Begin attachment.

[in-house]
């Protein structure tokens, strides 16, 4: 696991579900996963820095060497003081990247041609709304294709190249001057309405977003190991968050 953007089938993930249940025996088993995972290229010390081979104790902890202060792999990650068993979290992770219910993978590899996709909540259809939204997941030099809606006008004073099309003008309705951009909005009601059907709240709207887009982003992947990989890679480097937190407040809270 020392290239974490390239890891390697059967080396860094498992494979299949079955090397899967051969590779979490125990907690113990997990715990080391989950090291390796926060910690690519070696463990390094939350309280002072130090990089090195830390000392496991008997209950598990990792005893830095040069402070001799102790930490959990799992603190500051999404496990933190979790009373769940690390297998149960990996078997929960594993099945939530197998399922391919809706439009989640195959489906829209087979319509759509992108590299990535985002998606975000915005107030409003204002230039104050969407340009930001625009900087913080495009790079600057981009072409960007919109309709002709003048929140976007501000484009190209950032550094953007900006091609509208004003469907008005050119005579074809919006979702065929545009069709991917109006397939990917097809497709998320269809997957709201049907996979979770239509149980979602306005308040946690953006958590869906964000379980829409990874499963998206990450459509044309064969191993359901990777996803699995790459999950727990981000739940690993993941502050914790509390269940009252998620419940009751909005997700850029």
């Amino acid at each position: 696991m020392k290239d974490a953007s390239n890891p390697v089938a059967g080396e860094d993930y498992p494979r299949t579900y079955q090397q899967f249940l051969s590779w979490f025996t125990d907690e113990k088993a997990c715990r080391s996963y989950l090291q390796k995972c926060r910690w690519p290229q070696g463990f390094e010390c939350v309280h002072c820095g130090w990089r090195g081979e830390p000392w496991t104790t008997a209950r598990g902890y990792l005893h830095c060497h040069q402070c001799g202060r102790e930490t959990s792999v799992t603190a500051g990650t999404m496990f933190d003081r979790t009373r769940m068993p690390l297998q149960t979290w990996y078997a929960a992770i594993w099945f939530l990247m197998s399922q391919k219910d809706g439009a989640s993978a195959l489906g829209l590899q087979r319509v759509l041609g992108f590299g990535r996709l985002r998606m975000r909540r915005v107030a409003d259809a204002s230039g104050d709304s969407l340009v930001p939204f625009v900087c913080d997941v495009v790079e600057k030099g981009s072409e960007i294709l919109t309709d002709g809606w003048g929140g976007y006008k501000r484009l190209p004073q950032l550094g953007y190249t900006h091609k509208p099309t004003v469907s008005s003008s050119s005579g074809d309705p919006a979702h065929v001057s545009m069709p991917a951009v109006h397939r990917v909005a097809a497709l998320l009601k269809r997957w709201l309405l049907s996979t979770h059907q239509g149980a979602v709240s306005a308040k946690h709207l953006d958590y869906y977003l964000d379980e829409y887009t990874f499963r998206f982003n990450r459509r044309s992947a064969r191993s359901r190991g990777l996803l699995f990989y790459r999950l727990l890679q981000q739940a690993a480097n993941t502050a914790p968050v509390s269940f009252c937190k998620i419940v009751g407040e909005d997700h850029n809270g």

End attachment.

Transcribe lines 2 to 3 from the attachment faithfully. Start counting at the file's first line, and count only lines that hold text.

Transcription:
């Protein structure tokens, strides 16, 4: 696991579900996963820095060497003081990247041609709304294709190249001057309405977003190991968050 953007089938993930249940025996088993995972290229010390081979104790902890202060792999990650068993979290992770219910993978590899996709909540259809939204997941030099809606006008004073099309003008309705951009909005009601059907709240709207887009982003992947990989890679480097937190407040809270 020392290239974490390239890891390697059967080396860094498992494979299949079955090397899967051969590779979490125990907690113990997990715990080391989950090291390796926060910690690519070696463990390094939350309280002072130090990089090195830390000392496991008997209950598990990792005893830095040069402070001799102790930490959990799992603190500051999404496990933190979790009373769940690390297998149960990996078997929960594993099945939530197998399922391919809706439009989640195959489906829209087979319509759509992108590299990535985002998606975000915005107030409003204002230039104050969407340009930001625009900087913080495009790079600057981009072409960007919109309709002709003048929140976007501000484009190209950032550094953007900006091609509208004003469907008005050119005579074809919006979702065929545009069709991917109006397939990917097809497709998320269809997957709201049907996979979770239509149980979602306005308040946690953006958590869906964000379980829409990874499963998206990450459509044309064969191993359901990777996803699995790459999950727990981000739940690993993941502050914790509390269940009252998620419940009751909005997700850029």
């Amino acid at each position: 696991m020392k290239d974490a953007s390239n890891p390697v089938a059967g080396e860094d993930y498992p494979r299949t579900y079955q090397q899967f249940l051969s590779w979490f025996t125990d907690e113990k088993a997990c715990r080391s996963y989950l090291q390796k995972c926060r910690w690519p290229q070696g463990f390094e010390c939350v309280h002072c820095g130090w990089r090195g081979e830390p000392w496991t104790t008997a209950r598990g902890y990792l005893h830095c060497h040069q402070c001799g202060r102790e930490t959990s792999v799992t603190a500051g990650t999404m496990f933190d003081r979790t009373r769940m068993p690390l297998q149960t979290w990996y078997a929960a992770i594993w099945f939530l990247m197998s399922q391919k219910d809706g439009a989640s993978a195959l489906g829209l590899q087979r319509v759509l041609g992108f590299g990535r996709l985002r998606m975000r909540r915005v107030a409003d259809a204002s230039g104050d709304s969407l340009v930001p939204f625009v900087c913080d997941v495009v790079e600057k030099g981009s072409e960007i294709l919109t309709d002709g809606w003048g929140g976007y006008k501000r484009l190209p004073q950032l550094g953007y190249t900006h091609k509208p099309t004003v469907s008005s003008s050119s005579g074809d309705p919006a979702h065929v001057s545009m069709p991917a951009v109006h397939r990917v909005a097809a497709l998320l009601k269809r997957w709201l309405l049907s996979t979770h059907q239509g149980a979602v709240s306005a308040k946690h709207l953006d958590y869906y977003l964000d379980e829409y887009t990874f499963r998206f982003n990450r459509r044309s992947a064969r191993s359901r190991g990777l996803l699995f990989y790459r999950l727990l890679q981000q739940a690993a480097n993941t502050a914790p968050v509390s269940f009252c937190k998620i419940v009751g407040e909005d997700h850029n809270g």